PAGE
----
Bhaichung Bhutia Early in life, we are all told why health is wealth. In these times of increasing urban stress, it is more important than ever why we should take this proverb seriously.
You feel good when you stay fit. I always believe that a person who is fit has a better chance of succeeding at what he or she does than someone who isn’t. And I am not talking of just sport here. Wanting to stay fit begins with a mental adjustment you need to make and, trust me; once you have done that it becomes a habit. You
are at your best mentally and physically when you have done your workout.
And that could be walking, jogging, stretching or running. Different people stay fit by following different routines meaning there are no hard rules. Try taking out half-anhour in the morning for starters. A session at the gymnasium would be a bonus but, please, it has to be under professional supervision.
Given that fitness was always linked to be my bread and butter, I never really had a choice in the matter. But even when I give up playing football, I don’t want to stop working out. Just that it will be different from the requirements of a professional. I will, maybe, play five-a-side football or other sport like basketball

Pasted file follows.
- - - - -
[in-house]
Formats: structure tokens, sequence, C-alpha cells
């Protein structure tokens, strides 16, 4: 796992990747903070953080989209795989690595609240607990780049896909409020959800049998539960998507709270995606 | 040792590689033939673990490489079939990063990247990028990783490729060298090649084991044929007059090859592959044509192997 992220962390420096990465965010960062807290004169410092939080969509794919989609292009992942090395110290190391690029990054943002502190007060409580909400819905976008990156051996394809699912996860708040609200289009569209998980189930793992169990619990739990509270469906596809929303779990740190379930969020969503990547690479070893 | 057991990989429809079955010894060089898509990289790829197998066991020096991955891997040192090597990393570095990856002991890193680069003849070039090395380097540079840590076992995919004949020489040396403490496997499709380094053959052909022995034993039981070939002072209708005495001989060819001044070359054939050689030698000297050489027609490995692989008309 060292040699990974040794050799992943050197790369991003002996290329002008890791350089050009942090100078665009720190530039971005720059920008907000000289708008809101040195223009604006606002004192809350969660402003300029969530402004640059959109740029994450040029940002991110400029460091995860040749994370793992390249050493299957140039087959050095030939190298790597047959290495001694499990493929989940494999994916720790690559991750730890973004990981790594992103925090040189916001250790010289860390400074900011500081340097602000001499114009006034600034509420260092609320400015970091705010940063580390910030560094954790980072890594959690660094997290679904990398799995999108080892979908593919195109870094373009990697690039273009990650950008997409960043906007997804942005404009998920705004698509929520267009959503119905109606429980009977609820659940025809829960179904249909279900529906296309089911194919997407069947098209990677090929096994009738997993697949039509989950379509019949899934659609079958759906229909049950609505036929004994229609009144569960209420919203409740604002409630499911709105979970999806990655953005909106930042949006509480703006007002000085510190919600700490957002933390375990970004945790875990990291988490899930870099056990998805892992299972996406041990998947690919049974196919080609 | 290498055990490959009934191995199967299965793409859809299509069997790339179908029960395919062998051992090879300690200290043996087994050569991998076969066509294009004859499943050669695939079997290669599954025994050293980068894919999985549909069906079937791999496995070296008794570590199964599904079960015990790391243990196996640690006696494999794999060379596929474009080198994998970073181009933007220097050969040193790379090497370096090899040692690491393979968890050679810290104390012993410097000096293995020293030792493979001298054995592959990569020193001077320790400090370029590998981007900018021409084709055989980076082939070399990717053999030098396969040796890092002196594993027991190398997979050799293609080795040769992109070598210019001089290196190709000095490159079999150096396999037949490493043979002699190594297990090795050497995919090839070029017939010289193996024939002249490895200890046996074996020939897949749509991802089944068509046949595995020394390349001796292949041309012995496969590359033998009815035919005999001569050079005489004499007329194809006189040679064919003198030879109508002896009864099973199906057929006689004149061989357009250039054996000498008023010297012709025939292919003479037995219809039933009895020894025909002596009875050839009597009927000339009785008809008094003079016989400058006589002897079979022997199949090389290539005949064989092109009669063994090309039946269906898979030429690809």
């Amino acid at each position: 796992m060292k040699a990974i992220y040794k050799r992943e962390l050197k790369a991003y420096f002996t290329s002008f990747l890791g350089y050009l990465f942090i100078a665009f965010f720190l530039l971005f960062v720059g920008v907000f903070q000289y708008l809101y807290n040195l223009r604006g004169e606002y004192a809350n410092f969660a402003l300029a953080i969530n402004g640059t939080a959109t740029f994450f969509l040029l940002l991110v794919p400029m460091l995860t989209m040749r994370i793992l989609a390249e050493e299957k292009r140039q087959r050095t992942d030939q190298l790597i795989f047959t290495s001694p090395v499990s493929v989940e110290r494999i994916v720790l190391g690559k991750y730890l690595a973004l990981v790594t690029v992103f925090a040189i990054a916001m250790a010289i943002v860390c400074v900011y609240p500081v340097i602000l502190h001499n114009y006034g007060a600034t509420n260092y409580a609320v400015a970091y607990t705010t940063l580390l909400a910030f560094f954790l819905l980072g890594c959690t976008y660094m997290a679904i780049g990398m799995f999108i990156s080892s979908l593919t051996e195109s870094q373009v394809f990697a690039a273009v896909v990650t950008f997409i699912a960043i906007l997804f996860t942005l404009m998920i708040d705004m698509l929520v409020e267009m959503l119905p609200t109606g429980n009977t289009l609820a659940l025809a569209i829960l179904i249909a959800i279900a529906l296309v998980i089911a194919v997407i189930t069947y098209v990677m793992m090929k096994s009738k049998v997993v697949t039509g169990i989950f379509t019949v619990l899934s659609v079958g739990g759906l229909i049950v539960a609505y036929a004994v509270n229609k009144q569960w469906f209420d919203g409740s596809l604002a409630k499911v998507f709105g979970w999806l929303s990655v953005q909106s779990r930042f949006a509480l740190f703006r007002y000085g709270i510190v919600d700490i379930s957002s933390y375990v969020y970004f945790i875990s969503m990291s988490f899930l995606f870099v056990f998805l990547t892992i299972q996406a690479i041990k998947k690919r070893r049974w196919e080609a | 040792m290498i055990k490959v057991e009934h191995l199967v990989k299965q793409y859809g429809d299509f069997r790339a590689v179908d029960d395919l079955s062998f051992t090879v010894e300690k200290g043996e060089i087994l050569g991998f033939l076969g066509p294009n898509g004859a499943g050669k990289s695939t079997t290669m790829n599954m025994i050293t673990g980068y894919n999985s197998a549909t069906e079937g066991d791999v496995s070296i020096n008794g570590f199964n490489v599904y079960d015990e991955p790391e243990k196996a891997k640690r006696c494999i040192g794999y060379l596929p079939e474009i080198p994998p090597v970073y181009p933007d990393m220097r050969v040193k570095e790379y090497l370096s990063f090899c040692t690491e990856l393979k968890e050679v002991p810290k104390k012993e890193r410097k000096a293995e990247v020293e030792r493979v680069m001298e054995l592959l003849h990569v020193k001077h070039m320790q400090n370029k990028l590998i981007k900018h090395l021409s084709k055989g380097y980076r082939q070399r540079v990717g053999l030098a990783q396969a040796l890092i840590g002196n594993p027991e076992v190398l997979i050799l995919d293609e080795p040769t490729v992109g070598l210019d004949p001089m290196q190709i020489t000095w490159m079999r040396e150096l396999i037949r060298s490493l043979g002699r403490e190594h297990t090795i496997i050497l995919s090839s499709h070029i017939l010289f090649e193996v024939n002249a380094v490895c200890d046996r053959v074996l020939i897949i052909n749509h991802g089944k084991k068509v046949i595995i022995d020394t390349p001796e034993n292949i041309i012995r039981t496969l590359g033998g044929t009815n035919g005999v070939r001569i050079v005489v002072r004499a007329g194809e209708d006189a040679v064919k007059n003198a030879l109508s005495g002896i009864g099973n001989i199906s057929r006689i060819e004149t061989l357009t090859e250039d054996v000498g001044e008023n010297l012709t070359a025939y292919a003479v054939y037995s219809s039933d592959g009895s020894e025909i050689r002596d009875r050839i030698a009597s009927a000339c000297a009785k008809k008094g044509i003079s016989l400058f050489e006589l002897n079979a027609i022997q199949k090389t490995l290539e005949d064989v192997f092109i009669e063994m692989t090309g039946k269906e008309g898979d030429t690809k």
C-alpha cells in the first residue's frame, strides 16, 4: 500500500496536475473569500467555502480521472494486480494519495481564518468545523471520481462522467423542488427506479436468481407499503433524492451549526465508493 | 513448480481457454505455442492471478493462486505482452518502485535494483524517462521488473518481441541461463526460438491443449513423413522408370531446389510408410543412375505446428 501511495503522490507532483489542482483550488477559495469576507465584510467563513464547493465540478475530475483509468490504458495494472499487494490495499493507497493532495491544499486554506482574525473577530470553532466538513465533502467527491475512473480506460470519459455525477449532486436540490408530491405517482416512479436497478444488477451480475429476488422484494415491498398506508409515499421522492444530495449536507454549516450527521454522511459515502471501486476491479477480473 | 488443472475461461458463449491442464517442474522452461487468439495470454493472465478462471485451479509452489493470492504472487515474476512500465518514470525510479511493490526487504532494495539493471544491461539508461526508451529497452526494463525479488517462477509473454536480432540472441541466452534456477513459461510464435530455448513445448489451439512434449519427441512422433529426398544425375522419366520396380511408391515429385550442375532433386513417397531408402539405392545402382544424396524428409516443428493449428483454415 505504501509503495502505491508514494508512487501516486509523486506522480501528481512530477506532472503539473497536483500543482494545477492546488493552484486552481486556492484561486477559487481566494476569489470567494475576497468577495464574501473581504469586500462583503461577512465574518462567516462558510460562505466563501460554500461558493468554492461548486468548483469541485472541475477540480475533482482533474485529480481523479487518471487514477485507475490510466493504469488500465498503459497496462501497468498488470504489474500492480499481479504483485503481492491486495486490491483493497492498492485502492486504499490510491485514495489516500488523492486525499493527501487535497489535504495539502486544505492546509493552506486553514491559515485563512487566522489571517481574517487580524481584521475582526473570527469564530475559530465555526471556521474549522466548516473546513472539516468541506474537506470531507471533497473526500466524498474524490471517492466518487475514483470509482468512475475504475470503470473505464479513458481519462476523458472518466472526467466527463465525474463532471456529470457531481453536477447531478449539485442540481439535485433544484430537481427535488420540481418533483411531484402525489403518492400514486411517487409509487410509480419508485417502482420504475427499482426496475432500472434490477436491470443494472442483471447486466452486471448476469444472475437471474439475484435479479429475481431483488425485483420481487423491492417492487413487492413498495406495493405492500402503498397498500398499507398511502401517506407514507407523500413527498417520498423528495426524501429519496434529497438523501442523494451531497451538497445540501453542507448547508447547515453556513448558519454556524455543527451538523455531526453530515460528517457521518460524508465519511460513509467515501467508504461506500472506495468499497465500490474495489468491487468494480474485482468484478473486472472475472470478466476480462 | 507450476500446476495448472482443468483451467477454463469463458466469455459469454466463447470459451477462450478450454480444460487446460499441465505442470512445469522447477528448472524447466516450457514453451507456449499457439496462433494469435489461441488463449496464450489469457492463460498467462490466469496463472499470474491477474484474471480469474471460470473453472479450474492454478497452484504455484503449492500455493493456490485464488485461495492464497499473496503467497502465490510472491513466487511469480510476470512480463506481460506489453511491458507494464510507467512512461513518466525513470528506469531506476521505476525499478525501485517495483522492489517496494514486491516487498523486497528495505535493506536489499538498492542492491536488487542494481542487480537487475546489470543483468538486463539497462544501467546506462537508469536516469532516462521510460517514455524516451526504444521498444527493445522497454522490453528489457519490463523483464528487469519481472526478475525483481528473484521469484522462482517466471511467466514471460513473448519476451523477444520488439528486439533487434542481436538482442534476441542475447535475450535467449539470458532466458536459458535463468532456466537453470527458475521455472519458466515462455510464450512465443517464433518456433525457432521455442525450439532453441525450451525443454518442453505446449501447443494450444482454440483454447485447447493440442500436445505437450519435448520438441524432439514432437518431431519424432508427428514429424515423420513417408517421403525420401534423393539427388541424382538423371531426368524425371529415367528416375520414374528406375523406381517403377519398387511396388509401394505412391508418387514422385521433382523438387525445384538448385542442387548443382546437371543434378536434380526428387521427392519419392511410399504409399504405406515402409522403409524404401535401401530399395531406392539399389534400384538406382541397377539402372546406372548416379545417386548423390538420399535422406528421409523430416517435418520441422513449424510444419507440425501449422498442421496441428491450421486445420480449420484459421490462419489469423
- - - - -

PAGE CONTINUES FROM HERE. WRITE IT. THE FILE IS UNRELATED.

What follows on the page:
or tennis. It is extremely unlikely that you will see me as an out-of-shape former footballer.
Having been bothered by a calf muscle injury for long, my football career has been forced into a break. But if the legs needed to be rested — adequate rest is an important part of any fitness regimen — you can always work on your upper body. Right now, I have just started training with my teammates at United Sikkim Football Club. And because my club commitments mean I have to travel a lot, I try and do the gym sessions at hotels whenever I can. At the gym, I focus on weight training with special attention on my legs.